Privatization push may be undermining university-hospital partnership
DETROIT — The concept of “going to the doctor” for a mild health problem does not exist for many Americans. They are forced to wait until their condition has become an emergency before they can afford time away from work. Many times, by this point, the mild condition has become exponentially worse. This drastically drives up the cost of health care. These unnecessary complications between money and health care have become a paramount issue in Detroit.
“Who wants a contract? Detroit wants a contract!” These words reverberated off the walls of the hospitals of the Detroit Medical Center on Oct. 13. Fearing a closure of their medical residency training programs and an impending health care crisis for metropolitan Detroit, 500 resident physicians and Wayne State University Medical students gathered at a rally jointly sponsored by the university and the DMC.
Under a longstanding partnership between the two institutions, medical residents from Wayne State train and practice medicine at the DMC. But many here fear that the efforts of the hospital’s CEO Mike Duggan to transform the DMC from a public nonprofit hospital into a for-profit may be moving the hospital to pull out of the partnership. The privatization push may be the reason behind the two institutions’ inability over a five-year period to renew their contract. Instead, the partnership has been functioning under successive contract extensions since 2001.
The Accreditation Council for Graduate Medical Education has made it clear that there will be no more extensions beyond a Dec. 31 deadline. The failure of previous negotiations already resulted in the closure of one of the nation’s largest orthopedic surgery residency programs at the end of the last academic year.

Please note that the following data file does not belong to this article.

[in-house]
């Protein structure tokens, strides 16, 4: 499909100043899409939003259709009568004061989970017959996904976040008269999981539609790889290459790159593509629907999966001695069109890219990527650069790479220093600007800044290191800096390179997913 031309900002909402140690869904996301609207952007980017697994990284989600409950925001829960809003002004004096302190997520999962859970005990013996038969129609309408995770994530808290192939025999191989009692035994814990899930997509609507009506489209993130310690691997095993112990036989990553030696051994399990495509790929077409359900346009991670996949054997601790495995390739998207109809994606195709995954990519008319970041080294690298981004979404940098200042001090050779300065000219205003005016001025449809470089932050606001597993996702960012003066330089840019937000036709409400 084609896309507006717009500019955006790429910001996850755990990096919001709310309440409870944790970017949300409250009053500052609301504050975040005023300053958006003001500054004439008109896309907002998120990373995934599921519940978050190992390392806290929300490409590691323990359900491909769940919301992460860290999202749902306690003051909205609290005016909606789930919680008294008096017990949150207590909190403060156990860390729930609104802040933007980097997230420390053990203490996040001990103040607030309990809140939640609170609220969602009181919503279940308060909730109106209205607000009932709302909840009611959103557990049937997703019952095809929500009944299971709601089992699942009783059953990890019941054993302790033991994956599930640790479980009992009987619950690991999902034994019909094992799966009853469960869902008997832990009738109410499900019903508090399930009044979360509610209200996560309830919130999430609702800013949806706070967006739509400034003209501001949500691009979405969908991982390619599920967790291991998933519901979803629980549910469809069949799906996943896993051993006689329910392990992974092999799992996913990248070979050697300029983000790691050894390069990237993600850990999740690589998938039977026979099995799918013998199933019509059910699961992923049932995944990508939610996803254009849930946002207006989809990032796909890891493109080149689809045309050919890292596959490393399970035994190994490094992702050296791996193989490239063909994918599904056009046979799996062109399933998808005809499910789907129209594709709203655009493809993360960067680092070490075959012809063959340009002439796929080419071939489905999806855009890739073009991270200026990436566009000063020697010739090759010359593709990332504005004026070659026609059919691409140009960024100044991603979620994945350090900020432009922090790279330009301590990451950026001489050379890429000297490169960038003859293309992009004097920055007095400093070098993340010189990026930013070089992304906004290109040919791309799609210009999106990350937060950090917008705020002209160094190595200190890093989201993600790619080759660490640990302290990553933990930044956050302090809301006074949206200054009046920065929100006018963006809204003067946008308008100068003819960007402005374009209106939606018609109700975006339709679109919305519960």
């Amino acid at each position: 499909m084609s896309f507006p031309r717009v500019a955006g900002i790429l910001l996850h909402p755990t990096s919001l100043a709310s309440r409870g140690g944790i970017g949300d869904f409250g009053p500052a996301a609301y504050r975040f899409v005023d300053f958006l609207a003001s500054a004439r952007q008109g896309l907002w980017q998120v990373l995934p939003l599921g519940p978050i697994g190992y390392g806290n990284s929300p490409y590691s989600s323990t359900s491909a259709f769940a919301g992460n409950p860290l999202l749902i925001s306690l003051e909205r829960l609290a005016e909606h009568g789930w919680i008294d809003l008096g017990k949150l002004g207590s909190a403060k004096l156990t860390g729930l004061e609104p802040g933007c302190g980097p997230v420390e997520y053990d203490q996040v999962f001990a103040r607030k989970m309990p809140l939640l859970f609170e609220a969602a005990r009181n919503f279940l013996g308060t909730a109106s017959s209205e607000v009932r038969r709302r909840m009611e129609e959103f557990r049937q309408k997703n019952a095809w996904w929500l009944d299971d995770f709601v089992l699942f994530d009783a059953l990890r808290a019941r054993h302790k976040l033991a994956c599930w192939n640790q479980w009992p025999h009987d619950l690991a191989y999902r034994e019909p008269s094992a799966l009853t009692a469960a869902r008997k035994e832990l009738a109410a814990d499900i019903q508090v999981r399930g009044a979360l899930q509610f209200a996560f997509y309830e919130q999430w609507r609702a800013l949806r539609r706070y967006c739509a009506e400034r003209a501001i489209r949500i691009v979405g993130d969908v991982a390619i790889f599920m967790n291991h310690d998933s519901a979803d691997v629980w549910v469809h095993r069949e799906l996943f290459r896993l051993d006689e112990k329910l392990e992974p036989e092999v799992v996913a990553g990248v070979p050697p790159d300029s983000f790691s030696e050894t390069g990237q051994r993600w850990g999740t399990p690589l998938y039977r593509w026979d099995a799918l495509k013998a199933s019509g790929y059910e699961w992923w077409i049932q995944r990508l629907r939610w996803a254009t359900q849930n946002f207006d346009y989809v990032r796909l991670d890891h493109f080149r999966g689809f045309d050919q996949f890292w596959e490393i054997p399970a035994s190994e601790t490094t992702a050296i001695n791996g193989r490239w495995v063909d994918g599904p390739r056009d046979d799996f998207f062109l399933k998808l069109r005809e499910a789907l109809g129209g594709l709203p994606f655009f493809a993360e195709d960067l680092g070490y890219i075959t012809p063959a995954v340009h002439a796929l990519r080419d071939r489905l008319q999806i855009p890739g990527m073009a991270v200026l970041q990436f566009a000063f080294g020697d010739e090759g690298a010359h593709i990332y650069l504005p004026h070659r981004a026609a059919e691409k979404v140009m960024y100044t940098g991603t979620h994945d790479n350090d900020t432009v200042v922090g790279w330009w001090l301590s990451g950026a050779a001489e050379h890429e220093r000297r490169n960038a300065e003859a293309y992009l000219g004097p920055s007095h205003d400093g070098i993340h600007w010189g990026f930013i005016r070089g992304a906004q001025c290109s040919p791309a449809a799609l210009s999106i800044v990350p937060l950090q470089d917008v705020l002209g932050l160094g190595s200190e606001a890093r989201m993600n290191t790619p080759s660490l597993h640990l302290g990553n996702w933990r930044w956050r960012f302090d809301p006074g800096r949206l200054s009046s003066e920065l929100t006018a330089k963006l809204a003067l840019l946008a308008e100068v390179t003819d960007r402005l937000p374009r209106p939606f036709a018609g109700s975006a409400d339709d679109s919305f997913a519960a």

Failure to sign a contract would cause an immediate health care crisis here. The university, with the nation’s largest medical school, would lose medical student rotation sites as well as their residency programs at the DMC. The 850 residents of Wayne State who train and practice medicine at the DMC would have to relocate. Replacing a number this large might be impossible.
The hospital’s functioning would be severely impacted. University faculty members account for 80 percent of the DMC’s services and 65 percent of its revenue. To replace them, DMC will have to hire private physicians. The only option I can foresee is for the DMC to drastically decrease its services to the underserved and uninsured.
This situation would threaten the financial stability and resource availability of all health care systems in metropolitan Detroit, causing a health care crisis in the region.
The United States spends more than any other country on health care. Yet, as a country, we are not even in the top 20 nations for health care results.
Although our health care system shows great success in treating upper-middle-class patients and beyond, we are failing our patients in the rural and urban areas of our country.
The failure of our country to not “cover everybody” has led to millions of our people going through life without health insurance. As a medical student at Wayne State and a native Detroiter, this population is visible to me every day.
I fear that if this contract negotiation ends in failure, money will once again win, with the people most in need of health care being the ultimate losers.
— submitted by a concerned Wayne State medical student